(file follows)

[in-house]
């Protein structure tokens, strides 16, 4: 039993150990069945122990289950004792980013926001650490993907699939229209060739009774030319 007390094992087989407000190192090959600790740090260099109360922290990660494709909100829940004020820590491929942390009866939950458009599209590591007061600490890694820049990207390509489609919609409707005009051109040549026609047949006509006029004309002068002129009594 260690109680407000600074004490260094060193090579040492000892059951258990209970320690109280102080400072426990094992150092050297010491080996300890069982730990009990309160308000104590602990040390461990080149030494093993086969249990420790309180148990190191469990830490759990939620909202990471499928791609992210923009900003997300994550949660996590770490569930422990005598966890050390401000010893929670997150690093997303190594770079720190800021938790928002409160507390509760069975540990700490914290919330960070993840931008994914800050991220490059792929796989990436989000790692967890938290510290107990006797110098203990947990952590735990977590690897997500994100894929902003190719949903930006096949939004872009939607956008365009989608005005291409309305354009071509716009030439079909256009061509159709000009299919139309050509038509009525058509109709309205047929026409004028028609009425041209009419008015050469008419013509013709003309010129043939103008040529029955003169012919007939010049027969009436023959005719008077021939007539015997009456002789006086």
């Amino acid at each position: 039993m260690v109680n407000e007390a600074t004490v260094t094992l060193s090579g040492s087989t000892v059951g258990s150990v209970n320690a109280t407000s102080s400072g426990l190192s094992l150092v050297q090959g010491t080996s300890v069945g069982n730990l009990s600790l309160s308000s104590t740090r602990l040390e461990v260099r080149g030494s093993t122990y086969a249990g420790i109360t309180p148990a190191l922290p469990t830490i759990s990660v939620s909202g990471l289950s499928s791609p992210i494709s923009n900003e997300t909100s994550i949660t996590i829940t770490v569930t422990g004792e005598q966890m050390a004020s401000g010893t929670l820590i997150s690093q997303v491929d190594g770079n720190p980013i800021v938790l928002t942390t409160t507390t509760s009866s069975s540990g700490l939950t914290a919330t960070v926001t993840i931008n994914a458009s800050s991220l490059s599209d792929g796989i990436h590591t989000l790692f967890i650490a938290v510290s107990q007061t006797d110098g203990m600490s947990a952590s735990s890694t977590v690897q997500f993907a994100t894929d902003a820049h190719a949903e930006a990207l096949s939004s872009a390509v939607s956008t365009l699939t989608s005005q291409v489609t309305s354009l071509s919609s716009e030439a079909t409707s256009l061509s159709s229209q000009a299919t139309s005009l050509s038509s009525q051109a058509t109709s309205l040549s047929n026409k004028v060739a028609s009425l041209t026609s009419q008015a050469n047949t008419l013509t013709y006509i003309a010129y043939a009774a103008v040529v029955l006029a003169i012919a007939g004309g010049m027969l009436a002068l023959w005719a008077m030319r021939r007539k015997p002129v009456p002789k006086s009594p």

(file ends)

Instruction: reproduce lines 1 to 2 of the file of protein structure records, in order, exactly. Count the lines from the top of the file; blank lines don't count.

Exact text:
[in-house]
């Protein structure tokens, strides 16, 4: 039993150990069945122990289950004792980013926001650490993907699939229209060739009774030319 007390094992087989407000190192090959600790740090260099109360922290990660494709909100829940004020820590491929942390009866939950458009599209590591007061600490890694820049990207390509489609919609409707005009051109040549026609047949006509006029004309002068002129009594 260690109680407000600074004490260094060193090579040492000892059951258990209970320690109280102080400072426990094992150092050297010491080996300890069982730990009990309160308000104590602990040390461990080149030494093993086969249990420790309180148990190191469990830490759990939620909202990471499928791609992210923009900003997300994550949660996590770490569930422990005598966890050390401000010893929670997150690093997303190594770079720190800021938790928002409160507390509760069975540990700490914290919330960070993840931008994914800050991220490059792929796989990436989000790692967890938290510290107990006797110098203990947990952590735990977590690897997500994100894929902003190719949903930006096949939004872009939607956008365009989608005005291409309305354009071509716009030439079909256009061509159709000009299919139309050509038509009525058509109709309205047929026409004028028609009425041209009419008015050469008419013509013709003309010129043939103008040529029955003169012919007939010049027969009436023959005719008077021939007539015997009456002789006086």